The great Girl Scout cookie row

Viral video demands nationwide biscuit boycott

Los Angeles

Its motto is "be prepared." But there's a limit to everything, and at least one young member of America's Scouting movement is deeply unprepared for its forward-thinking efforts to embrace modernity.

A teenage Girl Scout from southern California has been thrust to the centre of the culture wars, after starring in a viral video that attacked the organisation's little-known recruitment policy allowing transgendered children to join its ranks.

The 14-year-old girl, who hails from Ventura County, near Los Angeles, is identified only as Taylor in the five-minute clip. She uses the video to take issue with a decision by a Girl Scout troop from Colorado to let a seven-year-old child called Bobby Montoya – who was born a boy but identifies as a girl – become a member.

Her statement, which she appears to read from an autocue, calls for a nationwide boycott of "Girl Scout Cookies", a brand of biscuits sold by members during the annual fundraising drive each spring.

"Girl Scouts describes itself as an all-girl experience," she says. "With that label, families trust that their children will be in an environment that is not only nurturing and sensitive to a girl's needs, but also safe for girls." Having a seven-year-old boy in the ranks, she implies, is a safety hazard.

Taylor complains that the Scout movement "cares more about promoting the desires of a small handful of people than it does about my safety and the safety of my friends. And they are doing it with the money we earn for them by selling Girl Scout Cookies." The video was uploaded to YouTube last week and became a national talking point, not to mention a punchline on the late-night chat-show circuit, where comedians speculated wildly as to what fundamentalist religion the girl's family belongs.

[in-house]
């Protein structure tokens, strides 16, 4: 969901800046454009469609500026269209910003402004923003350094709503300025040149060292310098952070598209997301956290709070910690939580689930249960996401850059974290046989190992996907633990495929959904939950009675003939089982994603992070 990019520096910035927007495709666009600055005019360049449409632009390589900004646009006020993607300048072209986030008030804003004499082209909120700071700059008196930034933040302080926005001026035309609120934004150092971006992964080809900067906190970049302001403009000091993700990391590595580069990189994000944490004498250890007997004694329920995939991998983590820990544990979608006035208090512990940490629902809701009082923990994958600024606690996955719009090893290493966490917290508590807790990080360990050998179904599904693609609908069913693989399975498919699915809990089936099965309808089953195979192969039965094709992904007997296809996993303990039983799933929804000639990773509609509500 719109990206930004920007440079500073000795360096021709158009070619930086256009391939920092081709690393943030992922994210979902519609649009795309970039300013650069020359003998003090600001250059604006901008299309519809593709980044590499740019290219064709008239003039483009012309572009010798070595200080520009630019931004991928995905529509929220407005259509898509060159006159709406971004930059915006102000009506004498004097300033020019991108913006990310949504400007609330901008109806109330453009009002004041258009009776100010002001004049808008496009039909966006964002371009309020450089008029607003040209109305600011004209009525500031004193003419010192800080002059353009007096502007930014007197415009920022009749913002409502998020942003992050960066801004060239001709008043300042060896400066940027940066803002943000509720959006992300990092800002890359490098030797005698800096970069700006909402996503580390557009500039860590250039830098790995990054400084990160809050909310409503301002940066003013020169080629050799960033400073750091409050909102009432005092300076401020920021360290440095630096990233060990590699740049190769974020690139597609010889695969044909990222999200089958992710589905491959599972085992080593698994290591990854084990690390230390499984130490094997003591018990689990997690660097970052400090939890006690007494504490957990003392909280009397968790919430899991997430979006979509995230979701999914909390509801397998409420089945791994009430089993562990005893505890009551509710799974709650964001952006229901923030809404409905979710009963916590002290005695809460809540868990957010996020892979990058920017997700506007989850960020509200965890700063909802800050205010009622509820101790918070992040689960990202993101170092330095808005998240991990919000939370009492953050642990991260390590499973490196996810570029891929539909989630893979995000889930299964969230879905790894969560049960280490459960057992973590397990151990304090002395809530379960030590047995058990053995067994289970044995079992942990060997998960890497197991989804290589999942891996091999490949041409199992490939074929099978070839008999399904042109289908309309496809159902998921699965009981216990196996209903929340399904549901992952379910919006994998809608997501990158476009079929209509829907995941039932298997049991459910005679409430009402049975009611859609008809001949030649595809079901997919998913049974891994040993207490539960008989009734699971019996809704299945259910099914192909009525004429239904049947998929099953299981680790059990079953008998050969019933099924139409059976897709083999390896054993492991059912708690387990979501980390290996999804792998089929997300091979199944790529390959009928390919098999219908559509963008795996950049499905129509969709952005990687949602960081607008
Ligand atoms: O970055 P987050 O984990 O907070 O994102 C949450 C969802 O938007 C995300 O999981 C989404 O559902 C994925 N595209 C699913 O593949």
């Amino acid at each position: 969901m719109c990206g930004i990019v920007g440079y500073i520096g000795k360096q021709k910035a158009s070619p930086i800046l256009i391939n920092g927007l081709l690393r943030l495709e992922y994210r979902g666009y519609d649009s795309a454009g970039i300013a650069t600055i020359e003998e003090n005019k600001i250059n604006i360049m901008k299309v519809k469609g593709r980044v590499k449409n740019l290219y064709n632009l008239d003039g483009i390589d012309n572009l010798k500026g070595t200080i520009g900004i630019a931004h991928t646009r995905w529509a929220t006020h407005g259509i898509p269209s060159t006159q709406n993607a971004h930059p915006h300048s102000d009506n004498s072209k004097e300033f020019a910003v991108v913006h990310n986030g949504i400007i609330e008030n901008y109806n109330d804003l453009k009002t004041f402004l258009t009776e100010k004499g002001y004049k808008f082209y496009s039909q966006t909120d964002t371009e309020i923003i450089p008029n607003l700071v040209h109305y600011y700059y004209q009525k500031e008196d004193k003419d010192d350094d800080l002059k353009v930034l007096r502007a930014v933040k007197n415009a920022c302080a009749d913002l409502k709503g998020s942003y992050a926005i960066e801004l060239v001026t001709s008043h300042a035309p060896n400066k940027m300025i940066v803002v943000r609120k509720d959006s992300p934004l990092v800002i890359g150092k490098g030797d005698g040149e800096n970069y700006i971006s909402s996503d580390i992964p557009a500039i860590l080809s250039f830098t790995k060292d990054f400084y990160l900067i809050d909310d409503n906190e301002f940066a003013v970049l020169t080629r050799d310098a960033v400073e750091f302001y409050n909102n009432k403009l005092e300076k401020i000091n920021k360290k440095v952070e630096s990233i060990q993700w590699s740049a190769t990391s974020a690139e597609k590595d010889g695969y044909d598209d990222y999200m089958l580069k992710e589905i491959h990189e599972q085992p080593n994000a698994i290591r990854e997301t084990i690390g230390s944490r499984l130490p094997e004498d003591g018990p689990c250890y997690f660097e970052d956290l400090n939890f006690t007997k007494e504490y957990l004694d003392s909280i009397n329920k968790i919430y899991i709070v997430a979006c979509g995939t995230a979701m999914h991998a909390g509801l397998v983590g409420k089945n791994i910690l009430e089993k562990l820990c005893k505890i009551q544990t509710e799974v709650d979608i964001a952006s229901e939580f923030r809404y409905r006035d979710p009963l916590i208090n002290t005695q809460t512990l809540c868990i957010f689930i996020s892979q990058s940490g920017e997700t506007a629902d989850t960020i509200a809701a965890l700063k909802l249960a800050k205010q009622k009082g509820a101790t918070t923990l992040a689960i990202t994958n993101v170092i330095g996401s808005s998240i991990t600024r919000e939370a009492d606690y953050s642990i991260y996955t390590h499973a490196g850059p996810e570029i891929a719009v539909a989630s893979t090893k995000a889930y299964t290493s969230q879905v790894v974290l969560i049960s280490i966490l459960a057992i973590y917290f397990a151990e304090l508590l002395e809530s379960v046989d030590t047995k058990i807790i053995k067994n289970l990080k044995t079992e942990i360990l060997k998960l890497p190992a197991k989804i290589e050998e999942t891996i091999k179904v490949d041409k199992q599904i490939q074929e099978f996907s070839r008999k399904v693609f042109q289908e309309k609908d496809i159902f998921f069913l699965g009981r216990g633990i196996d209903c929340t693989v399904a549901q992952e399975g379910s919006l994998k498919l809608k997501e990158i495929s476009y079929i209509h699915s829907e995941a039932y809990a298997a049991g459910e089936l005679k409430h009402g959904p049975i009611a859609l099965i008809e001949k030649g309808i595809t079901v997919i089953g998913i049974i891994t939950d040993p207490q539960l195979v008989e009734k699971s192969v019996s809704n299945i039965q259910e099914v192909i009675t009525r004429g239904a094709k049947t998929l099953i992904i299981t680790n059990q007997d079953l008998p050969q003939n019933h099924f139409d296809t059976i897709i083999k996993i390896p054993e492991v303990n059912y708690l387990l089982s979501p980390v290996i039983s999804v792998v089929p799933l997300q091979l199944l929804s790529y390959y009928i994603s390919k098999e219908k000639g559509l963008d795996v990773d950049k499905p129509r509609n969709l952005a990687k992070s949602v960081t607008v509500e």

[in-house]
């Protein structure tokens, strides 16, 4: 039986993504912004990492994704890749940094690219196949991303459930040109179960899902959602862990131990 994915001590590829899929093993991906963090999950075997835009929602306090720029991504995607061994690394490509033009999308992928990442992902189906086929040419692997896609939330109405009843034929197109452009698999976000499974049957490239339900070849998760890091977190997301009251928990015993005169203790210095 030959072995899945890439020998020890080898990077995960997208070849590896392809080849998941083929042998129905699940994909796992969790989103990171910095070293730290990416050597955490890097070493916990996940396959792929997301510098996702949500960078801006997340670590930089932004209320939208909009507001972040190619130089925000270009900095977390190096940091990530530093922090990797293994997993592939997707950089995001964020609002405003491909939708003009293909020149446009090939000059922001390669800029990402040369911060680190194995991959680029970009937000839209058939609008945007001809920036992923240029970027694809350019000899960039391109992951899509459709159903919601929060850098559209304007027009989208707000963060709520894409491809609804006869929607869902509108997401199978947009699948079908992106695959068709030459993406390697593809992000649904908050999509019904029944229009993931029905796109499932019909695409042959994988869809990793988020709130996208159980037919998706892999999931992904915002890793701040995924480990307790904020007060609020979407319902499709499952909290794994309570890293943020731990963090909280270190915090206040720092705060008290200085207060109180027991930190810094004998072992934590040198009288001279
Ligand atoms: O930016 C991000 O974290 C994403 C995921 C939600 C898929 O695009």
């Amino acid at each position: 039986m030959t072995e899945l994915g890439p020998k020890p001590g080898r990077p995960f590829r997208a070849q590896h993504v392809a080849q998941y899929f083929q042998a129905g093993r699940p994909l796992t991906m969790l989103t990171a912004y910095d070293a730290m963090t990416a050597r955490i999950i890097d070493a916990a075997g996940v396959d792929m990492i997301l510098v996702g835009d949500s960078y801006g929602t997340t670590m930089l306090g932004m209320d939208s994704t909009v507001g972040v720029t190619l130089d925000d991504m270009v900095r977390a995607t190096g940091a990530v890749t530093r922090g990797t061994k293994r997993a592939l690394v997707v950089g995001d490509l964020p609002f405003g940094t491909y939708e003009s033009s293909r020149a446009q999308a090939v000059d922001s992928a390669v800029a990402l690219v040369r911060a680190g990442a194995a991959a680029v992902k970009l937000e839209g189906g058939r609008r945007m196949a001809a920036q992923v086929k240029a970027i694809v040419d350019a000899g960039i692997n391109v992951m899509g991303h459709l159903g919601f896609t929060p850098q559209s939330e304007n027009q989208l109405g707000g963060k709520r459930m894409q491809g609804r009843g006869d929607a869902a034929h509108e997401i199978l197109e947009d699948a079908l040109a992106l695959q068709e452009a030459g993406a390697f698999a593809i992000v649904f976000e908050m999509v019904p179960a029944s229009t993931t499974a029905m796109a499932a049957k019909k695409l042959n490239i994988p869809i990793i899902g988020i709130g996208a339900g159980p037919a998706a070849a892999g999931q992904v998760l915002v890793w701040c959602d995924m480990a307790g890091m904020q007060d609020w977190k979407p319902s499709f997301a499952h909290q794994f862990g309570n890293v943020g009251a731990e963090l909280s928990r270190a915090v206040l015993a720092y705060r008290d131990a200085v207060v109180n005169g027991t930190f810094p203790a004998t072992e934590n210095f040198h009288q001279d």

It later emerged that it had been created with the help of an organisation calling itself Honest Girl Scouts, which claims to be made up of current and former Girl Scout members and volunteers who are upset by what they believe are the movement's efforts to brainwash children with woolly liberalism.

According to its website, the organisation believes that Girl Scouts foist "pro-lesbian, pro-abortion" views on members, and attempt to provide them with "graphic" sex education. It also claims that Anna Maria Chavez, the new CEO of the Girl Scout movement, belongs to a "pro-abortion feminist coalition".

However. Honest Girl Scouts declined to elaborate on these views, claiming via email that "legal counsel has advised us not to comment or do interviews until further notice".

Taylor's comments sparked a backlash from the gay rights community, which called on supporters to purchase large quantities of Girl Scout Cookies.

The all-American brouhaha focused renewed attention on the case of Bobby Montoya, whose struggle to be accepted into a Girl Scout troop in Colorado made headlines last year. He was prevented from joining on the grounds that he "had boy parts", but was later admitted after it was established that official Girl Scout policy was to be welcoming to transgender children.

A spokesman for the movement, said: "We handle cases involving transgender children on a case-by-case basis, with a focus on ensuring the welfare and best interests of the child in question and the other girls in the troop as our highest priority."

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